The 2011 Atlantic hurricane season came to an end on Wednesday, ending another very active year in the tropics.
This season produced nineteen named storms, seven of which became hurricanes. Of those seven hurricanes, three were classified as major hurricanes (category 3 strength or higher). According to the National Oceanic and Atmospheric Administration (NOAA), the 19 named storms in the Atlantic Basin tied for the third highest number of storms in a given year since records began in 1851. As it turns out, the years of 1887, 1995, and 2010 also had nineteen tropical storms in one six month period.
A normal hurricane season consists of eleven named storms, six hurricanes, and two of those hurricanes being classified as cetegory 3 or higher. While the number of named storms was way above the norm, the number of hurricanes and major hurricanes was just slightly above normal.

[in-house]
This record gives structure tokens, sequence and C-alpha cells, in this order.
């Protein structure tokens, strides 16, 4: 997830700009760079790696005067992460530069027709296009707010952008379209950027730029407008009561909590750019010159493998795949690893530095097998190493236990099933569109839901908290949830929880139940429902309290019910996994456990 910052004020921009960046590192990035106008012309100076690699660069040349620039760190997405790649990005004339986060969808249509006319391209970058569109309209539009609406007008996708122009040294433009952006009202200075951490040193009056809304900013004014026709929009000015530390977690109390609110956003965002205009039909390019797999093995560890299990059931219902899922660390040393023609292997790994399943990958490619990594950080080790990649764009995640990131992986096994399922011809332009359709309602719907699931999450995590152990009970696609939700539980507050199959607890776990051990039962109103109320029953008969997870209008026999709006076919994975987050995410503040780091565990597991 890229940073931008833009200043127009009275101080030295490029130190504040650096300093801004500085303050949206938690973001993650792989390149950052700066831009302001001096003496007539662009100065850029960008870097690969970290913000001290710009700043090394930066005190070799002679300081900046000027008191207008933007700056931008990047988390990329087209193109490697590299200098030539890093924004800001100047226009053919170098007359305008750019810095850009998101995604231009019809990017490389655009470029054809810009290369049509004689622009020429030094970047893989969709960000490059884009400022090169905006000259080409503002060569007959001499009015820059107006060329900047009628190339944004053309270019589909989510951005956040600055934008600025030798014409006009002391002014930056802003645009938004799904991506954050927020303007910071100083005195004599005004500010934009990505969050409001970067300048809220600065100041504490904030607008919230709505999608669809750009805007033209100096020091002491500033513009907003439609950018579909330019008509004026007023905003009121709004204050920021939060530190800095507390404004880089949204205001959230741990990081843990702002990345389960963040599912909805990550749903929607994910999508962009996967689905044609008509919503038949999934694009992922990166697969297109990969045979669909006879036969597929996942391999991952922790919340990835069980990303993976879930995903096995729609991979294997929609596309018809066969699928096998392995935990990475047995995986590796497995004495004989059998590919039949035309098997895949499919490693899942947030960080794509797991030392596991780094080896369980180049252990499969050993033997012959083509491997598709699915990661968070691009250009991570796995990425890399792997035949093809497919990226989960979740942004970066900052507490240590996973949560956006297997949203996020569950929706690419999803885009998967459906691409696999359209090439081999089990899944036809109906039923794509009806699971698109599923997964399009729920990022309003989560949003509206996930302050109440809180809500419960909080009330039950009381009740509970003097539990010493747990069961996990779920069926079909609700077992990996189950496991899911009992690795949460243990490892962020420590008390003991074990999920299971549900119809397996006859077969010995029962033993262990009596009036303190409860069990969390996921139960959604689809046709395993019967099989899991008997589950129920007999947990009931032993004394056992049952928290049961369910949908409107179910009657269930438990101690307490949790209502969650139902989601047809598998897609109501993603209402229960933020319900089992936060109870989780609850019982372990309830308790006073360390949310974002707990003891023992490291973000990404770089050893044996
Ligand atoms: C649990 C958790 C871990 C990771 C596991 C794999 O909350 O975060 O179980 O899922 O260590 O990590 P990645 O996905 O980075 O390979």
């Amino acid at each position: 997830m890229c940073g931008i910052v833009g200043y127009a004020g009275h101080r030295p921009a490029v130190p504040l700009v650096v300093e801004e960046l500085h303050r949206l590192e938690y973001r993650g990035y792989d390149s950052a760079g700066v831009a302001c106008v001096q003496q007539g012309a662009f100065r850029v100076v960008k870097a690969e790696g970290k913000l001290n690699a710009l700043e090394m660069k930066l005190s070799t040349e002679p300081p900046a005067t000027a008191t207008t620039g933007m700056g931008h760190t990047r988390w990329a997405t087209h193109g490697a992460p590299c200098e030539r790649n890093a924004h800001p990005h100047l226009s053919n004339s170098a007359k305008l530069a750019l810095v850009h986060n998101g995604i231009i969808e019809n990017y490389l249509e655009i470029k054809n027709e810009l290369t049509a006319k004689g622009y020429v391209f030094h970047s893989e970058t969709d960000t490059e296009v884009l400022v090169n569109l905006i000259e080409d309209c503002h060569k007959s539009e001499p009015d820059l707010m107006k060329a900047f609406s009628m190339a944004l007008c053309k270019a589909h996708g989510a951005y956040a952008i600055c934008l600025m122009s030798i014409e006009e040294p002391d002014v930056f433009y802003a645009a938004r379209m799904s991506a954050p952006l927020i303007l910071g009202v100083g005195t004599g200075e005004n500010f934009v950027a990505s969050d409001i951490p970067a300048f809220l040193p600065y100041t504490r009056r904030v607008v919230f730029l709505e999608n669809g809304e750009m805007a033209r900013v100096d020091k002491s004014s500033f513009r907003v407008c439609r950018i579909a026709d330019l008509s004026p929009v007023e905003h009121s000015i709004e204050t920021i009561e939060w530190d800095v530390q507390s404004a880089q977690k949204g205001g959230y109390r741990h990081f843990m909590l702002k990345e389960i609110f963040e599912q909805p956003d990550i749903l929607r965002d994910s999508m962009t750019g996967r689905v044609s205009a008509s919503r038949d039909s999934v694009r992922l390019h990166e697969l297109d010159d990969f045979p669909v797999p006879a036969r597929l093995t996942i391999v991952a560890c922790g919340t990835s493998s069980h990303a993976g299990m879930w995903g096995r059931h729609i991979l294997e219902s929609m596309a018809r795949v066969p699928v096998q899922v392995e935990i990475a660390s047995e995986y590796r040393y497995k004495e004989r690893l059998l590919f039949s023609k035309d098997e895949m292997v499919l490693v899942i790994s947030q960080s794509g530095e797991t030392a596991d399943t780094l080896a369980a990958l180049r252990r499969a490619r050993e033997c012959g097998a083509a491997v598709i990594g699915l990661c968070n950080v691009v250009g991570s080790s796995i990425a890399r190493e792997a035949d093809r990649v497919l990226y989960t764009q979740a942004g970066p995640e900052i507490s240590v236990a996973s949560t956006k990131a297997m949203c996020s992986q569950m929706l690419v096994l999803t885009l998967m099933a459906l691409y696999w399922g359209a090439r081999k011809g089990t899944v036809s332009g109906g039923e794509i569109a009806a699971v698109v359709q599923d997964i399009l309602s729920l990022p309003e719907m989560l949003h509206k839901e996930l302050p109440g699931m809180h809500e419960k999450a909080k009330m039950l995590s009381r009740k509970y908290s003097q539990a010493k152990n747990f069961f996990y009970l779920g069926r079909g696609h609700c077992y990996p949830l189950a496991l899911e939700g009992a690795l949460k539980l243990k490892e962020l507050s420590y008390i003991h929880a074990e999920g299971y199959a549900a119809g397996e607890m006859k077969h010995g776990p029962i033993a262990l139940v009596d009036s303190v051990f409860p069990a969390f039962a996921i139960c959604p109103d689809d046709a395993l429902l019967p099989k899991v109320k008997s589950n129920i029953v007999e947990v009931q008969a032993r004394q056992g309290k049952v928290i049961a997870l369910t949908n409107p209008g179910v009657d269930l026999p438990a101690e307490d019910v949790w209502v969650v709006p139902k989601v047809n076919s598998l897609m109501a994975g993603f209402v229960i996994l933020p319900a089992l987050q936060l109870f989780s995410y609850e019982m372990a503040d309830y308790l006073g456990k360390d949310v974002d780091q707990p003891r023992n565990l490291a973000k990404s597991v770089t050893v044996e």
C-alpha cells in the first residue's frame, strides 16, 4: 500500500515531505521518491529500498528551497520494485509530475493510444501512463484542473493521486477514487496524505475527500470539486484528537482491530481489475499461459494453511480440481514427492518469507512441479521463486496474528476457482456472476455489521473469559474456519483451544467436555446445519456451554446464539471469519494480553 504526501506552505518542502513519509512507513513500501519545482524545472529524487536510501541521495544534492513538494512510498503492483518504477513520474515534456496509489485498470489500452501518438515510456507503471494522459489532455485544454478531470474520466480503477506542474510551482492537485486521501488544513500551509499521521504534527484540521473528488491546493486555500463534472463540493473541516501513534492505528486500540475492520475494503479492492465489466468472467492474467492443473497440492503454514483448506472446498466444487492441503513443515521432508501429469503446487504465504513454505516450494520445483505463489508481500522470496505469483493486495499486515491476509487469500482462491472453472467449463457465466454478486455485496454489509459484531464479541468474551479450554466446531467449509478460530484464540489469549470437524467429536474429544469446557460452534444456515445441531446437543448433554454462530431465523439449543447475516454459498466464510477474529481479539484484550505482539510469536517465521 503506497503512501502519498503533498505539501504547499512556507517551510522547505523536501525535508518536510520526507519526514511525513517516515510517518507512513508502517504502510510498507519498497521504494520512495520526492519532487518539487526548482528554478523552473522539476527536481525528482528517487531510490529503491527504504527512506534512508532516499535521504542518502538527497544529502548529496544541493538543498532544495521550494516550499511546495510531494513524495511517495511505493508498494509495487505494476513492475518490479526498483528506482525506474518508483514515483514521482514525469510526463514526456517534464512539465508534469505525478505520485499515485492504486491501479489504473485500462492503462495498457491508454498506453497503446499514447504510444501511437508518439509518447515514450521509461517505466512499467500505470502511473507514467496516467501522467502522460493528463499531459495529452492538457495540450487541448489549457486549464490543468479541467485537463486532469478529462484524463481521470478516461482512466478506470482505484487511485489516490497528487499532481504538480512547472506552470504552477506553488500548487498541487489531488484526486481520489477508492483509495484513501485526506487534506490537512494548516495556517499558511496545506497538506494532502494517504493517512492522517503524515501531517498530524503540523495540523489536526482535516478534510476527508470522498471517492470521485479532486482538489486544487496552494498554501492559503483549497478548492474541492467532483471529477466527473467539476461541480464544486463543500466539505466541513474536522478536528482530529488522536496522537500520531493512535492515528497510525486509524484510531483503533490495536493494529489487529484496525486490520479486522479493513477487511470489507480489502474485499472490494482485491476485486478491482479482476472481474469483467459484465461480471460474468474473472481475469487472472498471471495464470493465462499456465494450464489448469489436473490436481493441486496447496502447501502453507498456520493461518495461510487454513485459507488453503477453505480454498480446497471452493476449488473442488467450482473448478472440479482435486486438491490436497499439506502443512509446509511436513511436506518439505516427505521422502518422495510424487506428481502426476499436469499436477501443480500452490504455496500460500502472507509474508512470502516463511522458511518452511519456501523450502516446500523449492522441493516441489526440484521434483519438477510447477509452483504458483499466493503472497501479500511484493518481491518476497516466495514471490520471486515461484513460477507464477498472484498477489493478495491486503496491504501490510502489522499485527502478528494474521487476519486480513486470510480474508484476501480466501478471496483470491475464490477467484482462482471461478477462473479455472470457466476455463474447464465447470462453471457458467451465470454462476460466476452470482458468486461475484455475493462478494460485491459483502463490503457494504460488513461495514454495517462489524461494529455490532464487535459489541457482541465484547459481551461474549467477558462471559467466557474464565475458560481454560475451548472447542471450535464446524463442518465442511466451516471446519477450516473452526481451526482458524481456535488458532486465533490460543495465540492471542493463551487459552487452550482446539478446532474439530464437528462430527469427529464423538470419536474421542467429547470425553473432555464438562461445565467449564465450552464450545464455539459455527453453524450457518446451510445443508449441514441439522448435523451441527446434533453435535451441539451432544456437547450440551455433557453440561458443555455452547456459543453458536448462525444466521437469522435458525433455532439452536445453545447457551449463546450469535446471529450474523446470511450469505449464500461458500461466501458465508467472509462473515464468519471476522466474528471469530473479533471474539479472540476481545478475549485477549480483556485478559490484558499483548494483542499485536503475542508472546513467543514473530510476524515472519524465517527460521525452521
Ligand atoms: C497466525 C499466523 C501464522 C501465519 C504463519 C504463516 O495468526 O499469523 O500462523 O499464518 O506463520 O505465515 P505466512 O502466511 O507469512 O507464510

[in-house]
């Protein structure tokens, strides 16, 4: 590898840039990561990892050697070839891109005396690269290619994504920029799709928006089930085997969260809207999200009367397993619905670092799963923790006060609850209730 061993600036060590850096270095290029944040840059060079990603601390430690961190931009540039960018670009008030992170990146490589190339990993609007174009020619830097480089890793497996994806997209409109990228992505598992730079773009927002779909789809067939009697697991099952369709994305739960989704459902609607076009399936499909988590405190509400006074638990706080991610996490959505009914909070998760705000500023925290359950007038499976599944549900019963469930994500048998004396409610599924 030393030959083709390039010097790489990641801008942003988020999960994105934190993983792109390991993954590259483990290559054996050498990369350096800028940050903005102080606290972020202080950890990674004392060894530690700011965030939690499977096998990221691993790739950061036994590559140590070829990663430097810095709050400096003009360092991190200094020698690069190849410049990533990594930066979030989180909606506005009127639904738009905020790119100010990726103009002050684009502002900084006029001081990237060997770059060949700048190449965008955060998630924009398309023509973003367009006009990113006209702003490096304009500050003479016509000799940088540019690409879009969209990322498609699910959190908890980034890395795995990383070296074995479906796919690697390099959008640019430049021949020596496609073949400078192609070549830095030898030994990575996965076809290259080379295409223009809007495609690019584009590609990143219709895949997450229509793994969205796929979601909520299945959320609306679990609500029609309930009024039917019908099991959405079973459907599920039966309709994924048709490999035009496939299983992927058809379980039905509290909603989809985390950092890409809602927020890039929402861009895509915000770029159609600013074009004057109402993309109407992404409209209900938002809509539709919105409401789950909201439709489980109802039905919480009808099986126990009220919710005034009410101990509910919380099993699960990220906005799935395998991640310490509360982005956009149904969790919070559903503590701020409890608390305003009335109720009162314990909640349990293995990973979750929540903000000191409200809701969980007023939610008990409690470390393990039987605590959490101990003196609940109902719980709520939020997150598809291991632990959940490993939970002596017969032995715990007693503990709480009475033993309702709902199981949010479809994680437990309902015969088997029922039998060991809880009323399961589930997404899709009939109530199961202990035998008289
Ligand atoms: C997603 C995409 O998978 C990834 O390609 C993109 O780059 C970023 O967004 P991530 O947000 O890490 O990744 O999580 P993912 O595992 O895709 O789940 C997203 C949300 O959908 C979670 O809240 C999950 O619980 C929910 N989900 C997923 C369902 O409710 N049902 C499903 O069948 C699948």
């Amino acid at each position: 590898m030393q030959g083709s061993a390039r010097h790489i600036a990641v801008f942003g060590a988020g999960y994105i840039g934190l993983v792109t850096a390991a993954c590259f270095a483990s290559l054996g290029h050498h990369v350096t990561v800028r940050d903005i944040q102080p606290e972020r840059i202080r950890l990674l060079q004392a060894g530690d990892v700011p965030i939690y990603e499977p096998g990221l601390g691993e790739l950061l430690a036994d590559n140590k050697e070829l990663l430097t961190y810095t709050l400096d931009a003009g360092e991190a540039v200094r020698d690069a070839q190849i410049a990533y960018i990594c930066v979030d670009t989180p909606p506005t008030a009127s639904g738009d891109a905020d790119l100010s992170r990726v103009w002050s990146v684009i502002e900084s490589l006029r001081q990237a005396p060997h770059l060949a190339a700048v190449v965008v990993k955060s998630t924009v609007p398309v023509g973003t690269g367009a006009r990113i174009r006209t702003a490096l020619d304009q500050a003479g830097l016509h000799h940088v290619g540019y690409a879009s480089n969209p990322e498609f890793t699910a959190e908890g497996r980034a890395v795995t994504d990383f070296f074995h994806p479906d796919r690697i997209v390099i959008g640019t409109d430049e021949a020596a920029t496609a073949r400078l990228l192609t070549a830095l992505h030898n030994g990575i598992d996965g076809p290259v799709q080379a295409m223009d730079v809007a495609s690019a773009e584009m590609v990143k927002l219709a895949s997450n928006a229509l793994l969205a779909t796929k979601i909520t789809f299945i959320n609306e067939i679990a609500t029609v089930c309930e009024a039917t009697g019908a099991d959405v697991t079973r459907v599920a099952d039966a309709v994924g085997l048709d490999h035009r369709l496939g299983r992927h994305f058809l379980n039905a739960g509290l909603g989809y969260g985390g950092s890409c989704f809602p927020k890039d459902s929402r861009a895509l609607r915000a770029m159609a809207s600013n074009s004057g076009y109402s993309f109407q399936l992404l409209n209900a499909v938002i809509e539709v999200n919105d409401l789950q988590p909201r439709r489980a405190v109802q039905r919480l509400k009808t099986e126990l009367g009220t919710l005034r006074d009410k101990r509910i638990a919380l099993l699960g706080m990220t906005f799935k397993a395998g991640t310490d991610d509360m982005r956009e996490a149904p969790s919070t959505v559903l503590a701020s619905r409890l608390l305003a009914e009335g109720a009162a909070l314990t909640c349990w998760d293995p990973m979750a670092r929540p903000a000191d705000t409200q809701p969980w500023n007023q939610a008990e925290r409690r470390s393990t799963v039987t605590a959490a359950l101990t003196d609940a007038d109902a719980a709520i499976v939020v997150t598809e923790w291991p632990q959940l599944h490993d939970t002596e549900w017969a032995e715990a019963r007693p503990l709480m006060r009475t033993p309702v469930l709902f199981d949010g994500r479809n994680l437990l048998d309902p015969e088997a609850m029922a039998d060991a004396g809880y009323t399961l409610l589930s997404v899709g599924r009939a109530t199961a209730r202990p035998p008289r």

Just like last year in 2010, this year was another gentle giant. Despite the fact the Gulf of Mexico, Caribbean Sea, and Atlantic Ocean were quite active, very few of these storms even had an impact on the United States mainland.
Hurricane Irene was the only hurricane to make landfall in the United States this season. That hurricane was a category 2 storm and affected a large area of real estate up and down the Atlantic seaboard. Irene was the first land falling hurricane to hit the United States since Hurricane Ike hit Galveston three years ago in 2008.
The last major hurricane to hit the United States was Hurricane Wilma back in the record breaking season of 2005.
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